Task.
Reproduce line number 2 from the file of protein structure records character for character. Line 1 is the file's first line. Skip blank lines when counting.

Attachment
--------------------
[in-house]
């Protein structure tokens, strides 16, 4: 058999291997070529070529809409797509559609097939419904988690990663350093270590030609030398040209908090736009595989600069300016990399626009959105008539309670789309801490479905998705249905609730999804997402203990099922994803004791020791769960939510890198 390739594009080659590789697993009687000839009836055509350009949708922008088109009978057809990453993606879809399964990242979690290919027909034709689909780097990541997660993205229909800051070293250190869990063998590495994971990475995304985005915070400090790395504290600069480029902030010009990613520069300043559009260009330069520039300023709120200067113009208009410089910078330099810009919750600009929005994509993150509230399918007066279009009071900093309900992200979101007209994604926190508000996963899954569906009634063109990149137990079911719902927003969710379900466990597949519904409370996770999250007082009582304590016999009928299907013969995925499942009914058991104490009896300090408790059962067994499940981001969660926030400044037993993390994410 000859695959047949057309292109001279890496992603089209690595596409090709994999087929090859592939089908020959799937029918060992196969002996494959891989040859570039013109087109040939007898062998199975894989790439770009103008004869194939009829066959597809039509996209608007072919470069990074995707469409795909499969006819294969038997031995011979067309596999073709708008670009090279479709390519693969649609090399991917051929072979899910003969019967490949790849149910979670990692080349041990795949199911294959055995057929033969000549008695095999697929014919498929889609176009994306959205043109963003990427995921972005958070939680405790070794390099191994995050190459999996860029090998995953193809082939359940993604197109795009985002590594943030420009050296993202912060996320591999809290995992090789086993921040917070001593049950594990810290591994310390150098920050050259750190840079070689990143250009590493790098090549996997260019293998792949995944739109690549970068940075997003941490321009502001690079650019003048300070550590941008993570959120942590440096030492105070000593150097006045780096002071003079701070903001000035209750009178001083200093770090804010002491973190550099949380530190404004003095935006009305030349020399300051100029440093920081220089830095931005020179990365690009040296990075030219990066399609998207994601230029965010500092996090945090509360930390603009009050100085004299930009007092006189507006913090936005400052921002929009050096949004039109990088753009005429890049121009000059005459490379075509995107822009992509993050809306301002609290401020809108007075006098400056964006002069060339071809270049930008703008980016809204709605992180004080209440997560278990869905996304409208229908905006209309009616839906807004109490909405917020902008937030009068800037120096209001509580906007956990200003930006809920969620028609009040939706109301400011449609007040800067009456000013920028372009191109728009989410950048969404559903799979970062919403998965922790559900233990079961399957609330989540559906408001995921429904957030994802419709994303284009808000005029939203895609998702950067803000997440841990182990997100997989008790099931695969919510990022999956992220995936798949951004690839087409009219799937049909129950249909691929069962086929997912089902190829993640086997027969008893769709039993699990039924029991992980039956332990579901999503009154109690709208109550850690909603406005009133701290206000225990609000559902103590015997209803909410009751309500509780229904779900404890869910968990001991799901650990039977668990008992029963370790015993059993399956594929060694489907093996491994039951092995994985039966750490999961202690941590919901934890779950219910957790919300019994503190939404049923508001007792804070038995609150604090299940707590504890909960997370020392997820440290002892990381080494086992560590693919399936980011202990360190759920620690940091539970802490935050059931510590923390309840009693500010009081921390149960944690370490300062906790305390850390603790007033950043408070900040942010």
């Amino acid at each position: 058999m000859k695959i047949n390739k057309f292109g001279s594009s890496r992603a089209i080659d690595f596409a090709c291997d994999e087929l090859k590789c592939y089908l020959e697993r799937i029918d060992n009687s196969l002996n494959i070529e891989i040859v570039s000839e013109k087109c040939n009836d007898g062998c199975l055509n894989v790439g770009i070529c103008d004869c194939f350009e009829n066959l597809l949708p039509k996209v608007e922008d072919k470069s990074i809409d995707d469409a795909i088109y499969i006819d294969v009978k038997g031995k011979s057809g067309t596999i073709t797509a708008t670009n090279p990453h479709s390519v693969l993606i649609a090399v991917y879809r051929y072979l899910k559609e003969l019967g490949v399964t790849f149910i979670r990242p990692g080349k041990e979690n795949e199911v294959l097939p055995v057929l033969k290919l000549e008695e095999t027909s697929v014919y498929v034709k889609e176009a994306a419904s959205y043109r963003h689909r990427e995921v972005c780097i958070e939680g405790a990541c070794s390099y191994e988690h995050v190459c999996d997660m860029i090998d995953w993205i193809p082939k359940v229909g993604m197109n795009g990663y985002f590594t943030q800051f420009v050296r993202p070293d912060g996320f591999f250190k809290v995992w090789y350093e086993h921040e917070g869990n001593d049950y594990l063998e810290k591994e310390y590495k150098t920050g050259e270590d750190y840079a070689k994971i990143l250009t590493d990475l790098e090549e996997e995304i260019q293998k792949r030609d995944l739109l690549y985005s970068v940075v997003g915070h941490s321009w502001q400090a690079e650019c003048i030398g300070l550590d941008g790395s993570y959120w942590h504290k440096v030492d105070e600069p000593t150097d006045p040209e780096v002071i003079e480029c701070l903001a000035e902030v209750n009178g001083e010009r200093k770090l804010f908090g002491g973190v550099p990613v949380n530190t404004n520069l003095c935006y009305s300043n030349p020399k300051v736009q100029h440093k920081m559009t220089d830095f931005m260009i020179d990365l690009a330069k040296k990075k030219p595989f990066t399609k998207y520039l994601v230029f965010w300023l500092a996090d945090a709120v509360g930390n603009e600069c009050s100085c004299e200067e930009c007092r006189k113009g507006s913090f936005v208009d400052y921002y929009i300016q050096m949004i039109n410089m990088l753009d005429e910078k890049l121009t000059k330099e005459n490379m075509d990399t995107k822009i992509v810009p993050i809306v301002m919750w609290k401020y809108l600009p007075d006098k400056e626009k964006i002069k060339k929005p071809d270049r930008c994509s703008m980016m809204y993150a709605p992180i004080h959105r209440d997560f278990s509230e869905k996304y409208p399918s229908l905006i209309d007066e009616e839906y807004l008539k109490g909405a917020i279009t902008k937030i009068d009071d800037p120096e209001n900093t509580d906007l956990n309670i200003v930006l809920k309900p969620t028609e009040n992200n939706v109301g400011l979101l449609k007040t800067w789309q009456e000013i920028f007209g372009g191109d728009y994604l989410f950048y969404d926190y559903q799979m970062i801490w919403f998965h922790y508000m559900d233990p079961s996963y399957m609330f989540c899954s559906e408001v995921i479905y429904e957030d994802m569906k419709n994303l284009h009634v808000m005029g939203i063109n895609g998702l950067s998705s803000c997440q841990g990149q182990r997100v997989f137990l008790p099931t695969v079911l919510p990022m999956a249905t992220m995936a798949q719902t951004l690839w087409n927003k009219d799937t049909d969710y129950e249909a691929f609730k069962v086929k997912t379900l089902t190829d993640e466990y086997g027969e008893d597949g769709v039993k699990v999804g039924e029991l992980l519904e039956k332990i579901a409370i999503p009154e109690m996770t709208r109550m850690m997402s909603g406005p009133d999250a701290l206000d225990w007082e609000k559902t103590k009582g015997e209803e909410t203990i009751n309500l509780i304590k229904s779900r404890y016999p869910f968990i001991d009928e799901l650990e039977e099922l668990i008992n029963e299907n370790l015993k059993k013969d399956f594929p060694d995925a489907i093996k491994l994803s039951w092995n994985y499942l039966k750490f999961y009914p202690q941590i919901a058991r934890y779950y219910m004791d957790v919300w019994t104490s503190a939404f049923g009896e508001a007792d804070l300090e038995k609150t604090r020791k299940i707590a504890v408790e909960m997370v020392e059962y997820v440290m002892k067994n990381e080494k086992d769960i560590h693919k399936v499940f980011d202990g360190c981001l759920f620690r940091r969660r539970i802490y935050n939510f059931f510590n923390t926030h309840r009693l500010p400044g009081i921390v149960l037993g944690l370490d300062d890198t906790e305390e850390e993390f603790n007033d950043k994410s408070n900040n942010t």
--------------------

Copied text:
């Protein structure tokens, strides 16, 4: 058999291997070529070529809409797509559609097939419904988690990663350093270590030609030398040209908090736009595989600069300016990399626009959105008539309670789309801490479905998705249905609730999804997402203990099922994803004791020791769960939510890198 390739594009080659590789697993009687000839009836055509350009949708922008088109009978057809990453993606879809399964990242979690290919027909034709689909780097990541997660993205229909800051070293250190869990063998590495994971990475995304985005915070400090790395504290600069480029902030010009990613520069300043559009260009330069520039300023709120200067113009208009410089910078330099810009919750600009929005994509993150509230399918007066279009009071900093309900992200979101007209994604926190508000996963899954569906009634063109990149137990079911719902927003969710379900466990597949519904409370996770999250007082009582304590016999009928299907013969995925499942009914058991104490009896300090408790059962067994499940981001969660926030400044037993993390994410 000859695959047949057309292109001279890496992603089209690595596409090709994999087929090859592939089908020959799937029918060992196969002996494959891989040859570039013109087109040939007898062998199975894989790439770009103008004869194939009829066959597809039509996209608007072919470069990074995707469409795909499969006819294969038997031995011979067309596999073709708008670009090279479709390519693969649609090399991917051929072979899910003969019967490949790849149910979670990692080349041990795949199911294959055995057929033969000549008695095999697929014919498929889609176009994306959205043109963003990427995921972005958070939680405790070794390099191994995050190459999996860029090998995953193809082939359940993604197109795009985002590594943030420009050296993202912060996320591999809290995992090789086993921040917070001593049950594990810290591994310390150098920050050259750190840079070689990143250009590493790098090549996997260019293998792949995944739109690549970068940075997003941490321009502001690079650019003048300070550590941008993570959120942590440096030492105070000593150097006045780096002071003079701070903001000035209750009178001083200093770090804010002491973190550099949380530190404004003095935006009305030349020399300051100029440093920081220089830095931005020179990365690009040296990075030219990066399609998207994601230029965010500092996090945090509360930390603009009050100085004299930009007092006189507006913090936005400052921002929009050096949004039109990088753009005429890049121009000059005459490379075509995107822009992509993050809306301002609290401020809108007075006098400056964006002069060339071809270049930008703008980016809204709605992180004080209440997560278990869905996304409208229908905006209309009616839906807004109490909405917020902008937030009068800037120096209001509580906007956990200003930006809920969620028609009040939706109301400011449609007040800067009456000013920028372009191109728009989410950048969404559903799979970062919403998965922790559900233990079961399957609330989540559906408001995921429904957030994802419709994303284009808000005029939203895609998702950067803000997440841990182990997100997989008790099931695969919510990022999956992220995936798949951004690839087409009219799937049909129950249909691929069962086929997912089902190829993640086997027969008893769709039993699990039924029991992980039956332990579901999503009154109690709208109550850690909603406005009133701290206000225990609000559902103590015997209803909410009751309500509780229904779900404890869910968990001991799901650990039977668990008992029963370790015993059993399956594929060694489907093996491994039951092995994985039966750490999961202690941590919901934890779950219910957790919300019994503190939404049923508001007792804070038995609150604090299940707590504890909960997370020392997820440290002892990381080494086992560590693919399936980011202990360190759920620690940091539970802490935050059931510590923390309840009693500010009081921390149960944690370490300062906790305390850390603790007033950043408070900040942010």